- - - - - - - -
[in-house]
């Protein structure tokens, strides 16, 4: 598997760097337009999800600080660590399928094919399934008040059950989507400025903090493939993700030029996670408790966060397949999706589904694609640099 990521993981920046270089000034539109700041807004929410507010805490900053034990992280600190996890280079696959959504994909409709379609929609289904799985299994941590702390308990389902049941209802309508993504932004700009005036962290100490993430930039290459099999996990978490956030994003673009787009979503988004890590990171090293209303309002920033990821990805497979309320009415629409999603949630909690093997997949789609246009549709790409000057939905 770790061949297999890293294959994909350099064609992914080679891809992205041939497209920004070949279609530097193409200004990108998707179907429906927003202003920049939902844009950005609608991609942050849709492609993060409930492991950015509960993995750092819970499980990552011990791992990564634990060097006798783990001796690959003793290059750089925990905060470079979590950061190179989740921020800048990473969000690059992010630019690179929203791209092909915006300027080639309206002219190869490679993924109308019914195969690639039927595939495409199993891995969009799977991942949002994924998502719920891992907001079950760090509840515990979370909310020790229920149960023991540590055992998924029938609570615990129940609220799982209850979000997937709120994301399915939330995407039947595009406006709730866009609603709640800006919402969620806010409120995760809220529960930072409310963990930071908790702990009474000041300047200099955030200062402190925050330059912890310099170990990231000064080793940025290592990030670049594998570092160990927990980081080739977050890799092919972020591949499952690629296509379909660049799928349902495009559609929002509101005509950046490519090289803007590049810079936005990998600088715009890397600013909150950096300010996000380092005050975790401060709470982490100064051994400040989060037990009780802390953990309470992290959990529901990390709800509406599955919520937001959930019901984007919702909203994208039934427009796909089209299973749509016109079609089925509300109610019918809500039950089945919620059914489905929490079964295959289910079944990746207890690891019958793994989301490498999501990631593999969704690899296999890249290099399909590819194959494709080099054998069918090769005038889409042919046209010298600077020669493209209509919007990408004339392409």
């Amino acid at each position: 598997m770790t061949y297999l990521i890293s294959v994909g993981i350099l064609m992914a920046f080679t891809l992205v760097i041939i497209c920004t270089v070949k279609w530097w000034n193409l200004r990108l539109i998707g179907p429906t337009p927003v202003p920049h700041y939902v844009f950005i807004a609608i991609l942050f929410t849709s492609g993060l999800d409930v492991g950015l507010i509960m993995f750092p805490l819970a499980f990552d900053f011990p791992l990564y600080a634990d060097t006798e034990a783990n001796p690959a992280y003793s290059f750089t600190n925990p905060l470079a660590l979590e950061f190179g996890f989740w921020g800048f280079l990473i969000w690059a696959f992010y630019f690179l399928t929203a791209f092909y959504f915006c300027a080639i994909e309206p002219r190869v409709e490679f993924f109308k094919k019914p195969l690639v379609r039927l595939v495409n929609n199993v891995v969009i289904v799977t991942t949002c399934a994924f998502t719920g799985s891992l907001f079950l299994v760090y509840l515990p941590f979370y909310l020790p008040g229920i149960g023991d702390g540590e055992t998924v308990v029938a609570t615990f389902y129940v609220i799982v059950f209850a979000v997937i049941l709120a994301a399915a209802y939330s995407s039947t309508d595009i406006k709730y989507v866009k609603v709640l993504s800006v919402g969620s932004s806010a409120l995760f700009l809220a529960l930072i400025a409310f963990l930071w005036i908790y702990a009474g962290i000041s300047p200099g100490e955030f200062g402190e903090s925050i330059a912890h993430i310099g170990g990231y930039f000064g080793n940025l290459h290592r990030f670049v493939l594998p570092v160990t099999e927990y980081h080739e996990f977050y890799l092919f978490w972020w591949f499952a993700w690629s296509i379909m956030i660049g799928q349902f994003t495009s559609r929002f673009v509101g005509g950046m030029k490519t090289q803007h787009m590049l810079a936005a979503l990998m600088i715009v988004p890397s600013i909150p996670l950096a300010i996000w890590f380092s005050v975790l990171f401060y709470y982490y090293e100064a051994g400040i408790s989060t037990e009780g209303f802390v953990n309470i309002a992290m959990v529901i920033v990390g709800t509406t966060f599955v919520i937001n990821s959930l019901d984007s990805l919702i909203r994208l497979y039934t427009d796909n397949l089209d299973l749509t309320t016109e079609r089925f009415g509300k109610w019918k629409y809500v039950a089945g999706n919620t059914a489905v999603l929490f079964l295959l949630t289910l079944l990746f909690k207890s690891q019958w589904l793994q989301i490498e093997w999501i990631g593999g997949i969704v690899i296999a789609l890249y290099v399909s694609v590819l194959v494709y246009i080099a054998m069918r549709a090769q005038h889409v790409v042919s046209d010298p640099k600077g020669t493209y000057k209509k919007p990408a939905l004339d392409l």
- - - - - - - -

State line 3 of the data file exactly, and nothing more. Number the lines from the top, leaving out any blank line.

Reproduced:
């Amino acid at each position: 598997m770790t061949y297999l990521i890293s294959v994909g993981i350099l064609m992914a920046f080679t891809l992205v760097i041939i497209c920004t270089v070949k279609w530097w000034n193409l200004r990108l539109i998707g179907p429906t337009p927003v202003p920049h700041y939902v844009f950005i807004a609608i991609l942050f929410t849709s492609g993060l999800d409930v492991g950015l507010i509960m993995f750092p805490l819970a499980f990552d900053f011990p791992l990564y600080a634990d060097t006798e034990a783990n001796p690959a992280y003793s290059f750089t600190n925990p905060l470079a660590l979590e950061f190179g996890f989740w921020g800048f280079l990473i969000w690059a696959f992010y630019f690179l399928t929203a791209f092909y959504f915006c300027a080639i994909e309206p002219r190869v409709e490679f993924f109308k094919k019914p195969l690639v379609r039927l595939v495409n929609n199993v891995v969009i289904v799977t991942t949002c399934a994924f998502t719920g799985s891992l907001f079950l299994v760090y509840l515990p941590f979370y909310l020790p008040g229920i149960g023991d702390g540590e055992t998924v308990v029938a609570t615990f389902y129940v609220i799982v059950f209850a979000v997937i049941l709120a994301a399915a209802y939330s995407s039947t309508d595009i406006k709730y989507v866009k609603v709640l993504s800006v919402g969620s932004s806010a409120l995760f700009l809220a529960l930072i400025a409310f963990l930071w005036i908790y702990a009474g962290i000041s300047p200099g100490e955030f200062g402190e903090s925050i330059a912890h993430i310099g170990g990231y930039f000064g080793n940025l290459h290592r990030f670049v493939l594998p570092v160990t099999e927990y980081h080739e996990f977050y890799l092919f978490w972020w591949f499952a993700w690629s296509i379909m956030i660049g799928q349902f994003t495009s559609r929002f673009v509101g005509g950046m030029k490519t090289q803007h787009m590049l810079a936005a979503l990998m600088i715009v988004p890397s600013i909150p996670l950096a300010i996000w890590f380092s005050v975790l990171f401060y709470y982490y090293e100064a051994g400040i408790s989060t037990e009780g209303f802390v953990n309470i309002a992290m959990v529901i920033v990390g709800t509406t966060f599955v919520i937001n990821s959930l019901d984007s990805l919702i909203r994208l497979y039934t427009d796909n397949l089209d299973l749509t309320t016109e079609r089925f009415g509300k109610w019918k629409y809500v039950a089945g999706n919620t059914a489905v999603l929490f079964l295959l949630t289910l079944l990746f909690k207890s690891q019958w589904l793994q989301i490498e093997w999501i990631g593999g997949i969704v690899i296999a789609l890249y290099v399909s694609v590819l194959v494709y246009i080099a054998m069918r549709a090769q005038h889409v790409v042919s046209d010298p640099k600077g020669t493209y000057k209509k919007p990408a939905l004339d392409l």